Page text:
The CE Express led by Ken Smith (far right), president of Custom Electronics Inc., Falmouth, Maine, roars up to the Denver Convention Center to kick off the CEDIA convention.


The CE Express cross-country bicycle team roared up to the Denver Convention Center as scheduled, Sunday, Sept. 10, in its quest to raise money for cancer research.

The 2,212.4-mile odyssey that began Aug. 19 in Augusta, Maine, climaxed at the convention center where the exposition of the Custom Electronic Design Installation Association (CEDIA), was opening in Denver.

Led by Ken Smith, president of Custom Electronics Inc., Falmouth, Maine, and CEDIA’s new president, the team weathered the near one-month-long ride with help from its friends and was joined by another team of bicyclists from California that had pedaled through western Colorado to meet them in Denver.

Smith recounted several occasions on the trip when people spontaneously donated to the cause. “We were just finishing for the day in Kansas when one guy who had a beater of a car came up and said, ‘Who do I donate to?’” Smith recalled. “He opened up his wallet and took out everything in there, $7, and handed it to me.” Smith said the man’s mother had cancer and he felt compelled to donate to the cause.

Another donor wanted Smith to meet with his son who had cancer, but their scheduling prevented it. They were able to telephone him, however, Smith said.

Smith was backstage at a Peter, Paul and Mary concert during his trip near Chicago, where a song about bicycling was dedicated to Smith’s effort to raise funds.

Smith’s employee, Jon Inman, accompanied him on most of the trip and remembers being chased by two huge Great Dane dogs who, after they gave up the chase, were replaced by a tiny dachshund.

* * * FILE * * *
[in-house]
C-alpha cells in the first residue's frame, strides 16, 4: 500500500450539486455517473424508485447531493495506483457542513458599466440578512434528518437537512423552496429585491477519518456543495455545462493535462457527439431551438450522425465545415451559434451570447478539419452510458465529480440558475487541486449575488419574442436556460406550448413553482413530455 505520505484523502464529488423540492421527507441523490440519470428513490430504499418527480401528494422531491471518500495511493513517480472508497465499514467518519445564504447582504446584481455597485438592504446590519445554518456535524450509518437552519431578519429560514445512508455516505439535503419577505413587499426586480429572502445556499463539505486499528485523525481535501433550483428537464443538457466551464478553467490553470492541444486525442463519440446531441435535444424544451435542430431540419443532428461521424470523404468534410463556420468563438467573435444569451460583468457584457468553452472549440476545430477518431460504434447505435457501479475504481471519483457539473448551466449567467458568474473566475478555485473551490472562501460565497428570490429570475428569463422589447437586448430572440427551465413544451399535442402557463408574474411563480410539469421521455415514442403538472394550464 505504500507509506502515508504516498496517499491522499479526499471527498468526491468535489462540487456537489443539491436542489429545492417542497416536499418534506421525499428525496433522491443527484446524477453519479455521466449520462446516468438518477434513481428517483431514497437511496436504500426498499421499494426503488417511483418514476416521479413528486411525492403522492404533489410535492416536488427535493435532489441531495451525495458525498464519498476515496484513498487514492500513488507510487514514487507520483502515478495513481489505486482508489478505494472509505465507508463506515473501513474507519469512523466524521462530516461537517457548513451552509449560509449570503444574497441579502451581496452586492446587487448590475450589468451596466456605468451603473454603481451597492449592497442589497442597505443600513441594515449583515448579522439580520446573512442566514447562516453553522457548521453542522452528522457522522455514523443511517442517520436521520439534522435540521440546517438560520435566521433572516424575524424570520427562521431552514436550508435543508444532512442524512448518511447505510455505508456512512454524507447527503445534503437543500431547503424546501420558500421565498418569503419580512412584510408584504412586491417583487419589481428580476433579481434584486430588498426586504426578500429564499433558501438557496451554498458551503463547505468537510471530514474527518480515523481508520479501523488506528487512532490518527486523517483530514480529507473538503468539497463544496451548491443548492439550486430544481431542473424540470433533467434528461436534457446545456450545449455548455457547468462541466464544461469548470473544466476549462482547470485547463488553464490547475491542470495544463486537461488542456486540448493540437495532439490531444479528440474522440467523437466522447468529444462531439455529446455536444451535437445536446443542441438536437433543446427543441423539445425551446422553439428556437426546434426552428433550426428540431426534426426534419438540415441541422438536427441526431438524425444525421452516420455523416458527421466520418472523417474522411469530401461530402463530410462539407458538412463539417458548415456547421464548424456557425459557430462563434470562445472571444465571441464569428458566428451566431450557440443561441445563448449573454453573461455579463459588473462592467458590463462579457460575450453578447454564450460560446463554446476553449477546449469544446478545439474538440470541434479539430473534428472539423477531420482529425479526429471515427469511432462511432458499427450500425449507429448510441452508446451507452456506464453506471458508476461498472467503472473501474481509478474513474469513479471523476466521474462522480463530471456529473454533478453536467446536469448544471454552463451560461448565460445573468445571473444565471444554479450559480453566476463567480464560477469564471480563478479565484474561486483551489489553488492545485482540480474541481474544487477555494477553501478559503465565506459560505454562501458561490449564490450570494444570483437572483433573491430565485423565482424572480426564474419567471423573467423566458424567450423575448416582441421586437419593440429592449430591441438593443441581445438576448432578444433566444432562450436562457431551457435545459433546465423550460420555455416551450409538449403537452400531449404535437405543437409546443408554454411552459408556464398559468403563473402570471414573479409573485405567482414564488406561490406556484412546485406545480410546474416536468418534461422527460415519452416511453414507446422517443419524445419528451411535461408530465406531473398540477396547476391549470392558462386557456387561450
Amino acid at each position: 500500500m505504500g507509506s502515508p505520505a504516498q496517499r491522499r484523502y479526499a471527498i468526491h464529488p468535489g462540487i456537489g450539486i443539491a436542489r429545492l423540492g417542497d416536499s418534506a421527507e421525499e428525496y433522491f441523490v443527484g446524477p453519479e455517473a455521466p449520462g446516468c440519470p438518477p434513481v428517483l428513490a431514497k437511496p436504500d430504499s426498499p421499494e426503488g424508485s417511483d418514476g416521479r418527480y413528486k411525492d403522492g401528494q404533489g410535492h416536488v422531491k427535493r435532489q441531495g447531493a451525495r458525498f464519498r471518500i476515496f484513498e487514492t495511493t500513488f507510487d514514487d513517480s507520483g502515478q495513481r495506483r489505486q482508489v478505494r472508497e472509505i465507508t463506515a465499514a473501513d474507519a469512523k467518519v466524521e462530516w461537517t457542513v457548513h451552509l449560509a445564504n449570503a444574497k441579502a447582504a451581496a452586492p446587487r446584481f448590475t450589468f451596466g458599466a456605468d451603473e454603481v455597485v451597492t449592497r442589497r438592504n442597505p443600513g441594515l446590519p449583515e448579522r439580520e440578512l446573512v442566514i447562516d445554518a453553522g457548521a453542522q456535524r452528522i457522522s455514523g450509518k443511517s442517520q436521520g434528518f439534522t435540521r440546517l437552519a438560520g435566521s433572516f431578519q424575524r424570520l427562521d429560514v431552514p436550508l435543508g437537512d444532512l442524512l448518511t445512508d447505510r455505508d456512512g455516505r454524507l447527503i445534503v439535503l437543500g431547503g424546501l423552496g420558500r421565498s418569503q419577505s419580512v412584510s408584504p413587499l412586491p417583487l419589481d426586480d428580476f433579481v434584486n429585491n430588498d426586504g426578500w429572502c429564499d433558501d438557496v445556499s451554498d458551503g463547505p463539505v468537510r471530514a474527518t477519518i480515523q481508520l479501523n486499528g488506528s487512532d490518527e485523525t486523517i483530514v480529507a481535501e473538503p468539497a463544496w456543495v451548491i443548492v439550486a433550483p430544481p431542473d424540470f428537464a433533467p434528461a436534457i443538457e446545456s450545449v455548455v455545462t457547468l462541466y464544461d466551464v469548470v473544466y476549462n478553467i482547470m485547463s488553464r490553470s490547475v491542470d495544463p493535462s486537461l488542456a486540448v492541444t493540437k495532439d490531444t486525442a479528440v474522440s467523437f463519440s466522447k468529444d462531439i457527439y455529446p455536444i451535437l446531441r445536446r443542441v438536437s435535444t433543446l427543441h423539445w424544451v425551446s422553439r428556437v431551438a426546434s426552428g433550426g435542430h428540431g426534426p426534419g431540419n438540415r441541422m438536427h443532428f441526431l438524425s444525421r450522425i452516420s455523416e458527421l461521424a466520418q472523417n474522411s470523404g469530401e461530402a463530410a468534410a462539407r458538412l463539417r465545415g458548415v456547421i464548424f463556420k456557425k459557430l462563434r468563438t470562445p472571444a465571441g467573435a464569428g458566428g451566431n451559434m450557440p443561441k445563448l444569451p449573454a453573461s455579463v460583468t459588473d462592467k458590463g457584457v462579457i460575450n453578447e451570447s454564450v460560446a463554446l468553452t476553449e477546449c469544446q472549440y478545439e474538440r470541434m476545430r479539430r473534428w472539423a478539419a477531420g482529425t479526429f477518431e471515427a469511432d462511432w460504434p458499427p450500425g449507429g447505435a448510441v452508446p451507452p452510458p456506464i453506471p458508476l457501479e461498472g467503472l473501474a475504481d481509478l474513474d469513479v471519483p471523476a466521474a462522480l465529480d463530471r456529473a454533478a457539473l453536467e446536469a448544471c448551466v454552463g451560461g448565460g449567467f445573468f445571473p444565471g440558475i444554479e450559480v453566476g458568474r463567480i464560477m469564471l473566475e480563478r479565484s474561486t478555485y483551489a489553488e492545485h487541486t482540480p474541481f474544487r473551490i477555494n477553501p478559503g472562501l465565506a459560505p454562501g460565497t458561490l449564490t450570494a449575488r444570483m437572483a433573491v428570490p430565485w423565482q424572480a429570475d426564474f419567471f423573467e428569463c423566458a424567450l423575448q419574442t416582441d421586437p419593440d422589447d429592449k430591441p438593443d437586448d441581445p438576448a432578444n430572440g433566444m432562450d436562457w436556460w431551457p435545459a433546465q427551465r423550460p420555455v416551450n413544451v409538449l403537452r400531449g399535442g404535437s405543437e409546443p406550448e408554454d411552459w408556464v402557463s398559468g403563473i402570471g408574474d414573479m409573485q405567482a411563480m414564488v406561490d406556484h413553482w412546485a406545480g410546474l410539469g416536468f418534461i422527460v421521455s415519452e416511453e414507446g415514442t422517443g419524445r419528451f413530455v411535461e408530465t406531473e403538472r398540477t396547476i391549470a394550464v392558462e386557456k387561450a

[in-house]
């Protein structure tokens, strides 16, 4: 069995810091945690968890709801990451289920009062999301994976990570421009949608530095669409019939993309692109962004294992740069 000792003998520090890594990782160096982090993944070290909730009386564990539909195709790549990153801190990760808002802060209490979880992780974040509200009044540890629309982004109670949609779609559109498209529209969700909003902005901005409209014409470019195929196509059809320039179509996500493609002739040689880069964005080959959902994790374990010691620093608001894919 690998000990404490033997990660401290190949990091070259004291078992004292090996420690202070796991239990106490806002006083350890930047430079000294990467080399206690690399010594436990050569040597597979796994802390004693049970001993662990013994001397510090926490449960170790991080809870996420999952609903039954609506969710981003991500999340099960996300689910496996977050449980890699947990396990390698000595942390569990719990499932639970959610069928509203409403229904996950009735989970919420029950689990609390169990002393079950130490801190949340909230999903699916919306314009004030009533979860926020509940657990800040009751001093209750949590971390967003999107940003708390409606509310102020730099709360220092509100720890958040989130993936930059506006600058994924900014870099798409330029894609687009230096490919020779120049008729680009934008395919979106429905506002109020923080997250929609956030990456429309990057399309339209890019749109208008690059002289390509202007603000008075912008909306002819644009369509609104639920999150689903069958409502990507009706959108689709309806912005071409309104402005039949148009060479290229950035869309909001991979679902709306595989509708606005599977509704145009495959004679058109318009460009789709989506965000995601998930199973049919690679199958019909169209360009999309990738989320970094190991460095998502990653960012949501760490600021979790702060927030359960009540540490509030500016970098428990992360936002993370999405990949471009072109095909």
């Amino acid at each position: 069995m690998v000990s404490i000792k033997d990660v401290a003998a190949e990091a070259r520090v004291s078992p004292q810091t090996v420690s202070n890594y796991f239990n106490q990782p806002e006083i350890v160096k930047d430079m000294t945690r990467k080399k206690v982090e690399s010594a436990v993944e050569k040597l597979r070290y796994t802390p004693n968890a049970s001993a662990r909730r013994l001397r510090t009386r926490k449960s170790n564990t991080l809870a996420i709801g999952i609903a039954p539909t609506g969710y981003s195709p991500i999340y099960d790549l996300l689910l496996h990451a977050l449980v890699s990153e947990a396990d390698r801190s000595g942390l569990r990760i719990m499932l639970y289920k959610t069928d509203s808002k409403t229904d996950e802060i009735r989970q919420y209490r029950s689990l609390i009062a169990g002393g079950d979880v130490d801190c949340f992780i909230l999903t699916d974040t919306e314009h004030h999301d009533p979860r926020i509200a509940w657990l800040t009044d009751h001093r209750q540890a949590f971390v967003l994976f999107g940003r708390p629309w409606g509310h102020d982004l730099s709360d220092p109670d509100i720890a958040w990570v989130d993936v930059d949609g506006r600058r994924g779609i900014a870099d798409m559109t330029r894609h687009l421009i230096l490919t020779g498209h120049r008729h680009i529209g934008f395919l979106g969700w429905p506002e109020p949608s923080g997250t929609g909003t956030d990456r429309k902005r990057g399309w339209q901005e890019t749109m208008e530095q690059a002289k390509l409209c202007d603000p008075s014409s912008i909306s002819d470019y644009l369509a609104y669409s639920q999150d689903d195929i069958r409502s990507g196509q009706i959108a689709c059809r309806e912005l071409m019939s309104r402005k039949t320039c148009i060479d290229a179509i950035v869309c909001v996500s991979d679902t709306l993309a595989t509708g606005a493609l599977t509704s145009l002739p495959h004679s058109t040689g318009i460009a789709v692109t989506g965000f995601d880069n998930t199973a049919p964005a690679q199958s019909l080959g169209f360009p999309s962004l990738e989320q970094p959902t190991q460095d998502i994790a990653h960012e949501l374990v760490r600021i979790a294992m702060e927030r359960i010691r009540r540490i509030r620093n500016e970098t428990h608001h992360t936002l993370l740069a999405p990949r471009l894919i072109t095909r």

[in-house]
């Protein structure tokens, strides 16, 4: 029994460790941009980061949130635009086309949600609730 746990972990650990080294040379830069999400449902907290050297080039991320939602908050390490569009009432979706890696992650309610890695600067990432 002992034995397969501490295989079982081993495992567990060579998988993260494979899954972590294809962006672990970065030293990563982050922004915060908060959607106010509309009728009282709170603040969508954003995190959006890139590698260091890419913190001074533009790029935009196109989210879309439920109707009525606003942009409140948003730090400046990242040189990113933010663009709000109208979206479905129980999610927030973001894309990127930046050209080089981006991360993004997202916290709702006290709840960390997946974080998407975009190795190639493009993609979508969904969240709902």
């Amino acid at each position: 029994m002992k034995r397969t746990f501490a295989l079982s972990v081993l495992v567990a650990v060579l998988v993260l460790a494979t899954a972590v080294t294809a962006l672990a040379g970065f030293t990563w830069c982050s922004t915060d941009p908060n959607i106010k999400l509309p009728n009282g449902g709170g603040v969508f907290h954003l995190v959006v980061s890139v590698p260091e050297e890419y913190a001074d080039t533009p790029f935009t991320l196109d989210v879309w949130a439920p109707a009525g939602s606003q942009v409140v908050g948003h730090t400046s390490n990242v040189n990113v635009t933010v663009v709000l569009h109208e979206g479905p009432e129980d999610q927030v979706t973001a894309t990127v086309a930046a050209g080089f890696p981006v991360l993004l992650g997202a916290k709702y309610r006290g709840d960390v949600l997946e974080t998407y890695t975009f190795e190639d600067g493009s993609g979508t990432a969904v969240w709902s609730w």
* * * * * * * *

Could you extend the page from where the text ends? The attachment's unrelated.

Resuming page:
“It was a great opportunity to see parts of the country you’ll never see any other way,” Inman said of the trip. He and Smith marveled that as they biked through Kansas and Nebraska, the elevation increased from 300 feet above sea level to the mile-high city in gradual daily increments of only 300 feet to 400 feet so the change was practically unnoticeable.

Ken Smith (center), president of Custom Electronics Inc., and Jon Inman (left), also of Custom Electronics, accept one of the many spontaneous donations for cancer research from Darryl Wright, one of the people they encountered during their cross-country bicycle odyssey.
A few accidents occurred along the way and some equipment breakdowns, but mostly it was a lot of flat tires, Smith reported.

“The opportunity to do it again is huge,” Smith said of doing a ride again next year to the CEDIA Expo. However, doing it as more of a relay so no one has to bike the entire distance and take that much time off work is being considered.

Joining Smith along parts of the race were president Frank Stearns of Niles Audio Corp. and Speakercraft president Jeremy Burkhart, who sponsored the trip.

Meeting Smith and Inman in Denver from western Colorado were Mark Hoffenberg, president of AudioVisions, Bob Schuppe, Thurlow Rogers, Bob Walpert and Paul Self. Rogers and Hoffenberg are world-class cyclists, said Smith.

A kiosk at the CEDIA Expo was staffed to raise funds for the ride. “It’s a devastating disease of epidemic proportions and it needs to be stopped,” Smith asserted.

Contributions can still be made even though the ride is completed. Proceeds from the CE Express bike tour will be donated equally to the Lance Armstrong Foundation and the Harold Alfond Center for Cancer Care in Maine.

More information about the CE Express is available by visiting www.weallknowsomeone.org or www.ce-express.com, where a blog is located.

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